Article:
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Global Financing Pact: Macron Hosts Chad, Gabon Leaders Ahead of Summit

Global Financing Pact: Macron Hosts Chad, Gabon Leaders Ahead of Summit (News Central TV)

FILE PHOTO: French President Emmanuel Macron greets the audience during the conference on European air and missile defence, attended by EU defence ministers, on the sidelines of the International Paris Air Show, at the Hotel des Invalides in Paris, France, June 19, 2023. REUTERS/Stephanie Lecocq/Pool/FILE PHOTO

French President Emmanuel Macron has held talks with his Chadian counterpart, Mahamat Idriss Deby Itno, in preparation for the upcoming summit on a New Global Financing Pact. The discussions will primarily focus on debt restructuring and poverty reduction, aiming to realign with the United Nations 2030 Sustainable Development Goals.

While climate-related matters will take center stage during the summit, which is scheduled for Thursday (June 22) and Friday (June 23), President Macron also welcomed Gabon’s President Ali Bongo to the Elysée Palace.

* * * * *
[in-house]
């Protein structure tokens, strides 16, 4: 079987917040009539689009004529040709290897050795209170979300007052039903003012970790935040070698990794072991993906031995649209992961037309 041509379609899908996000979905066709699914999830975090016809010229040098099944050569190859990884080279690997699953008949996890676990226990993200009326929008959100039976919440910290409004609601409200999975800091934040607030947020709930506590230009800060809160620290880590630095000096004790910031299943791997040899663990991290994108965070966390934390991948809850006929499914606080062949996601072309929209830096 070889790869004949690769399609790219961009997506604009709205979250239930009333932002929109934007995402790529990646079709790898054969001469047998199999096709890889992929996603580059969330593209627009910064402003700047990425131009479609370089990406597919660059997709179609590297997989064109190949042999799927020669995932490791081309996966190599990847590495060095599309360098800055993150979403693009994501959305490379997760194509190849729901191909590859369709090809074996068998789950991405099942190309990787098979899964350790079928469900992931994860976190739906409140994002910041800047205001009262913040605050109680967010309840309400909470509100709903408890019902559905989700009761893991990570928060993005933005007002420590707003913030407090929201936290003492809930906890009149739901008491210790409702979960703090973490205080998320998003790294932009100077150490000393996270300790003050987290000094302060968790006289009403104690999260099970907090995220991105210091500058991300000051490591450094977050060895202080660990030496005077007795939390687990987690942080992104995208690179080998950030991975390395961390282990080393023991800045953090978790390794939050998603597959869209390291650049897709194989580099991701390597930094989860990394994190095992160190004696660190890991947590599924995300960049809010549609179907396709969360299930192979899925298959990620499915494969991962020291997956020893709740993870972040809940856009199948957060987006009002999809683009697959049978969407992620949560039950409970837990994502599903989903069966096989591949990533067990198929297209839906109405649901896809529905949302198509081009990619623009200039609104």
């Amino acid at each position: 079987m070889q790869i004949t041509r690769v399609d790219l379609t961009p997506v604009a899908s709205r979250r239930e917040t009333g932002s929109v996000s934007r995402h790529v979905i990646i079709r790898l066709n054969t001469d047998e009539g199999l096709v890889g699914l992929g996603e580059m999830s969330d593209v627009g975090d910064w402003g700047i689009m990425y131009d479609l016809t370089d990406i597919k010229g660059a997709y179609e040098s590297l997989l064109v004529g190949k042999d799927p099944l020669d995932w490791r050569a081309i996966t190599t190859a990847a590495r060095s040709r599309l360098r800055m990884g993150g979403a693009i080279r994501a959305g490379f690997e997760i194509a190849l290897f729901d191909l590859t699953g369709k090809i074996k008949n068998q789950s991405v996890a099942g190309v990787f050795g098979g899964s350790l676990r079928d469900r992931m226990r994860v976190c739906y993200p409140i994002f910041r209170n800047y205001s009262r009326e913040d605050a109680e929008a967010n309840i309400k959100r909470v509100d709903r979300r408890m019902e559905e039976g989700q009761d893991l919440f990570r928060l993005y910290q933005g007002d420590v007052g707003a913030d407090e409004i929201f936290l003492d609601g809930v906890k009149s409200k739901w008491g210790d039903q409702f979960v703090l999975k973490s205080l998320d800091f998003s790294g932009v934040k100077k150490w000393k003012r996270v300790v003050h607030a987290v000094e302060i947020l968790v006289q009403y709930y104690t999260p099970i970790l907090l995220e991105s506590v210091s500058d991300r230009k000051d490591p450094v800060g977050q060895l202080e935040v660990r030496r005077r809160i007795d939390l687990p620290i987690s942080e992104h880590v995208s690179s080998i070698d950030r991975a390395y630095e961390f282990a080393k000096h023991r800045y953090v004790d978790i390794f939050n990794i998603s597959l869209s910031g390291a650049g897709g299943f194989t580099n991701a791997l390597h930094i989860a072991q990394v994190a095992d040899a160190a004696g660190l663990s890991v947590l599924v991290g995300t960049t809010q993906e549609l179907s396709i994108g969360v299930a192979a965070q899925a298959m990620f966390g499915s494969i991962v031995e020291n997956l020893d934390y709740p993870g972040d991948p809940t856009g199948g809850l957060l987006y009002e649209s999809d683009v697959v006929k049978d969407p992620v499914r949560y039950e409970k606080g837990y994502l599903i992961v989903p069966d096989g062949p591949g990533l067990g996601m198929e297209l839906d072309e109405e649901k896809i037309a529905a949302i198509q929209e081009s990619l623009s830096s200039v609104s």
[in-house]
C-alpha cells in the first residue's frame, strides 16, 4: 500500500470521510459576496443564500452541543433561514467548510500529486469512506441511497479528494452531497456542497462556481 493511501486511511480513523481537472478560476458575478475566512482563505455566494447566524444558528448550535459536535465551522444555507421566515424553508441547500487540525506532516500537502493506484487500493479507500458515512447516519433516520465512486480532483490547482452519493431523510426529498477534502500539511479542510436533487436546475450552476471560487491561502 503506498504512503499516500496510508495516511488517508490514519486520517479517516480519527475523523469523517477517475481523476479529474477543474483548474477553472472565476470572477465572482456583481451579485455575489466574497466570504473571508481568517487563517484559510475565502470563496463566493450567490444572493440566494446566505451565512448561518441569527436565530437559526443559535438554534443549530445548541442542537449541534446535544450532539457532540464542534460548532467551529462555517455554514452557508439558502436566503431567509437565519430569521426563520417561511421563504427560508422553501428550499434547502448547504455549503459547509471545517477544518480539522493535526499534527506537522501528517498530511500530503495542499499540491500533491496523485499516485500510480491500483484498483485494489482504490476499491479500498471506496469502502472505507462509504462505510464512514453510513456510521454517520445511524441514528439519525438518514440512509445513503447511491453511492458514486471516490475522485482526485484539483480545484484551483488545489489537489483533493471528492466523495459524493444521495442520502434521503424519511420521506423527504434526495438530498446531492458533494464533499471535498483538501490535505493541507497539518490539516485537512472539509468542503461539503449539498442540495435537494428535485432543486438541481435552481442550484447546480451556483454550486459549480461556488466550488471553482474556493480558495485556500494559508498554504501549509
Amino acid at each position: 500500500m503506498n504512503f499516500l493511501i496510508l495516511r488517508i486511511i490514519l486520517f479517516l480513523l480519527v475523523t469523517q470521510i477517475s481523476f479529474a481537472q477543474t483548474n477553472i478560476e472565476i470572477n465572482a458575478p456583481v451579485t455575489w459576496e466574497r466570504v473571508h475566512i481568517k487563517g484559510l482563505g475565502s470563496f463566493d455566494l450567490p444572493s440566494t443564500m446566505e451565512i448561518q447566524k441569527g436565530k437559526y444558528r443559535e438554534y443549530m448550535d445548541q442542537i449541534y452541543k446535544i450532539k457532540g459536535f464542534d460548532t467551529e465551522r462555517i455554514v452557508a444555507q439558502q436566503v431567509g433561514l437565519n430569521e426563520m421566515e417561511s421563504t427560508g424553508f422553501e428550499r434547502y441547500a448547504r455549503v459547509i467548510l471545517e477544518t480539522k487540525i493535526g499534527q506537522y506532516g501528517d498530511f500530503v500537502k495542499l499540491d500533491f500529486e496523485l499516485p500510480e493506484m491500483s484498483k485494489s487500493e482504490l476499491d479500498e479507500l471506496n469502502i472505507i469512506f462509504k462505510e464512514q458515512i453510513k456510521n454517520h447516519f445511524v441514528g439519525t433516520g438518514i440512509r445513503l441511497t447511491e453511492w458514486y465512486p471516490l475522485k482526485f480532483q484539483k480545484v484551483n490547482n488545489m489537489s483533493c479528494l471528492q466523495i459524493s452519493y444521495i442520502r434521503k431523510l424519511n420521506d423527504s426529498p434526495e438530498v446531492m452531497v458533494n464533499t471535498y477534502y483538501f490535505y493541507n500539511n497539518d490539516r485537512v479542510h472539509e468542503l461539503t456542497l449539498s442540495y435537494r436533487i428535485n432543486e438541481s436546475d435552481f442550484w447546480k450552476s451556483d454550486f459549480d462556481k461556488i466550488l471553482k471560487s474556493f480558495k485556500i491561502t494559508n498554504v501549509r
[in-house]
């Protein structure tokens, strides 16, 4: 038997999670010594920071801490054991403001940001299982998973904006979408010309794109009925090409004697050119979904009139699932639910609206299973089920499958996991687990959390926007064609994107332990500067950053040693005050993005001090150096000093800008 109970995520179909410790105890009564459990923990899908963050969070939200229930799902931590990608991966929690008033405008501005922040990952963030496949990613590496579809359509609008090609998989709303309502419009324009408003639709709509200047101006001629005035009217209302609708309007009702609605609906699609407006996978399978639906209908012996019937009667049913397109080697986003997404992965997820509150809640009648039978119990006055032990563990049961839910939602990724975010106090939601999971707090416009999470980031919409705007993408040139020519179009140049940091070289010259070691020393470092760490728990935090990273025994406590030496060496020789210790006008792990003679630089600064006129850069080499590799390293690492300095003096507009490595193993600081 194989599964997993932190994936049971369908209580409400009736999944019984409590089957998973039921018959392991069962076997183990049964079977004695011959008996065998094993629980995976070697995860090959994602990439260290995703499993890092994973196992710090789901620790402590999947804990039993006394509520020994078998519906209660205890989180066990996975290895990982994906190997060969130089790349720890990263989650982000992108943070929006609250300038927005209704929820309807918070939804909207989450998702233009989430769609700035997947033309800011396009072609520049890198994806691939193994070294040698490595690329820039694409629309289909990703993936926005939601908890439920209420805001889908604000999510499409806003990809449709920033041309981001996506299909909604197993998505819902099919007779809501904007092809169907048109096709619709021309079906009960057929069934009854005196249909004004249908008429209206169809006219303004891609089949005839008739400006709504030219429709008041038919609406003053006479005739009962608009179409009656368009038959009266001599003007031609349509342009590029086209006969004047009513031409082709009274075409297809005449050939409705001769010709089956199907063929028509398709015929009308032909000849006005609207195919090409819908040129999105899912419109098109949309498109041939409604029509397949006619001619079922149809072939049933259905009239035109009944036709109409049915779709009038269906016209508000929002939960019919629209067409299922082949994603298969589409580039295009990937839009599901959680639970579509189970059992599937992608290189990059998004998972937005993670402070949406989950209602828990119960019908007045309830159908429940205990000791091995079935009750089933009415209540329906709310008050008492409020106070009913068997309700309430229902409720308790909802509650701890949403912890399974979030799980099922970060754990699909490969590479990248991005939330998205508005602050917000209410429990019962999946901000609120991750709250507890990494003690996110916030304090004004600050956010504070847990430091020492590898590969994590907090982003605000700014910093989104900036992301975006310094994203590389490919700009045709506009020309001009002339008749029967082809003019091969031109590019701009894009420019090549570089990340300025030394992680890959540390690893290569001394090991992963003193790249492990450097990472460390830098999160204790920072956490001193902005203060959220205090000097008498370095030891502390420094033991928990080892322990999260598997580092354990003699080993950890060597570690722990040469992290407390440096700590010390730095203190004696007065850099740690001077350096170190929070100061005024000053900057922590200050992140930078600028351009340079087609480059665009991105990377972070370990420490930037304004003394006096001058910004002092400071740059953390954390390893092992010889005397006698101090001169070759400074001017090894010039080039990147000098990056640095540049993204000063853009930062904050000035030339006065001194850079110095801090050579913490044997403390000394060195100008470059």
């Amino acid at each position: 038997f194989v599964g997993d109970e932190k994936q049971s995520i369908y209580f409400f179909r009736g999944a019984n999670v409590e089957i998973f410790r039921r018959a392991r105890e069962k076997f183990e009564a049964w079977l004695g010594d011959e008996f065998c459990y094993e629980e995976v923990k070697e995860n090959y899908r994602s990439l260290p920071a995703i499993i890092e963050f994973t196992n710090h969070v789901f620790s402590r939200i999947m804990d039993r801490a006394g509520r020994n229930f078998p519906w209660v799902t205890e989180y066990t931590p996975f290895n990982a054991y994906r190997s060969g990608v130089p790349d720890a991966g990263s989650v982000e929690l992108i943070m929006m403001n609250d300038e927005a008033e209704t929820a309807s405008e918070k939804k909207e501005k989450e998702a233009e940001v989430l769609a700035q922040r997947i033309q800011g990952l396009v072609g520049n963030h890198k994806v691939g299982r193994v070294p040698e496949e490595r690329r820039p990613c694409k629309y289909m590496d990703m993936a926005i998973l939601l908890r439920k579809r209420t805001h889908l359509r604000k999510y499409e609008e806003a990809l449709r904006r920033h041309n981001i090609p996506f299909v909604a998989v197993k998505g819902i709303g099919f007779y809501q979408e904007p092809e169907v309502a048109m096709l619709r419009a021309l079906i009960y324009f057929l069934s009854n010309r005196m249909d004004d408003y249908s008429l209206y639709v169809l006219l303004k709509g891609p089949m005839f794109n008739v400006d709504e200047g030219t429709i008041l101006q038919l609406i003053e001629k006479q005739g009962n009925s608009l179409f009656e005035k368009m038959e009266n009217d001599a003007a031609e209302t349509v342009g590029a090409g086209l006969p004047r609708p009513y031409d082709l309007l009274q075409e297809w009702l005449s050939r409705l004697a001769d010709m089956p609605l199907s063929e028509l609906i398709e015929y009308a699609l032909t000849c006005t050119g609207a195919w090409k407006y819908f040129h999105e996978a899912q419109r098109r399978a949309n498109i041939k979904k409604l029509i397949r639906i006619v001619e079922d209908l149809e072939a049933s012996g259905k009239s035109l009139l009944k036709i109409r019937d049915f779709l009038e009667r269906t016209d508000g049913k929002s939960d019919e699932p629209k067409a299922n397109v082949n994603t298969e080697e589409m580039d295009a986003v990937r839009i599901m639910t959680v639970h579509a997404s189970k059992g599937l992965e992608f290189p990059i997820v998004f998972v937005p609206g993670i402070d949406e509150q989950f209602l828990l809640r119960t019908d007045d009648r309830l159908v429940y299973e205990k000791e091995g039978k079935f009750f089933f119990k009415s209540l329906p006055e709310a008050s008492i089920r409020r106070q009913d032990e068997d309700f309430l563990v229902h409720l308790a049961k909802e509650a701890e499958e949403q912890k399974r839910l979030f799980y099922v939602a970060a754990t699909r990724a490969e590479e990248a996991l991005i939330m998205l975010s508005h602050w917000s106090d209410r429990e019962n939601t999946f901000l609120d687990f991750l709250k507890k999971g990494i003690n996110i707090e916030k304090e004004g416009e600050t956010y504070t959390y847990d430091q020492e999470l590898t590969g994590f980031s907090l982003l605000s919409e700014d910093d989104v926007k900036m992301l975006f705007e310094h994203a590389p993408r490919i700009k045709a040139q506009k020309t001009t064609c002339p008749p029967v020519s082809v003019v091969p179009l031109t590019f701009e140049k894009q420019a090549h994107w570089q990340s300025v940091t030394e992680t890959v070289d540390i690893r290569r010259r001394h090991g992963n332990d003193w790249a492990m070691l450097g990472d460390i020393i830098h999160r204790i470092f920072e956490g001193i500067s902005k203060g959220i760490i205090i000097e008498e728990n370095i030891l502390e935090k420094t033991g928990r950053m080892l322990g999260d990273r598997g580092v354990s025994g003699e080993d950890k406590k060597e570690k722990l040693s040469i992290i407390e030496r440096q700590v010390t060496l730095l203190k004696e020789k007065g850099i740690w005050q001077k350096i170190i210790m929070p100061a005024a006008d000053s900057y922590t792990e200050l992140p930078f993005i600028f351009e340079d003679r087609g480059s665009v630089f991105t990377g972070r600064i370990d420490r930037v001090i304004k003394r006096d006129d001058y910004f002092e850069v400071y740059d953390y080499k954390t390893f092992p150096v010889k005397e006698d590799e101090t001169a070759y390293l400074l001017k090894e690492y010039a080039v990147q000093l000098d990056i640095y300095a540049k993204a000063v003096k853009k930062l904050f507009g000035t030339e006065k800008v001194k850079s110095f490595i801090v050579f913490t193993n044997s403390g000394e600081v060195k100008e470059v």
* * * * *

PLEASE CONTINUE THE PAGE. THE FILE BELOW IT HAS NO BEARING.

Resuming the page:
French President Emmanuel Macron, left, meets with Gabonese President Ali Bongo Ondimba. Photo: AFP

Approximately 50 heads of state and government, along with financial leaders and activists from around the world, will be attending the Global Financing Pact summit in Paris. Their objective is to revamp international development institutions such as the International Monetary Fund (IMF) and the World Bank, ensuring their resilience in the face of the climate crisis that has further destabilised developing nations.

Criticism has been directed at organizations like the IMF for neglecting to consider the climate crisis in their lending decisions, which are often plagued by excessive delays. Moreover, these institutions are accused of being controlled by affluent nations, with the developing countries most vulnerable to global warming left marginalized.

The Global Financing Pact summit’s outcome will determine whether significant progress can be made in creating a fairer World Financial Architecture. On Thursday, experts are expected to announce that the commitment to provide $100 billion in annual aid to impoverished nations for addressing global change is projected to be met for the first time this year. Originally made in 2009 and reaffirmed at the 2015 Paris climate summit, this promise has remained unfulfilled until now.

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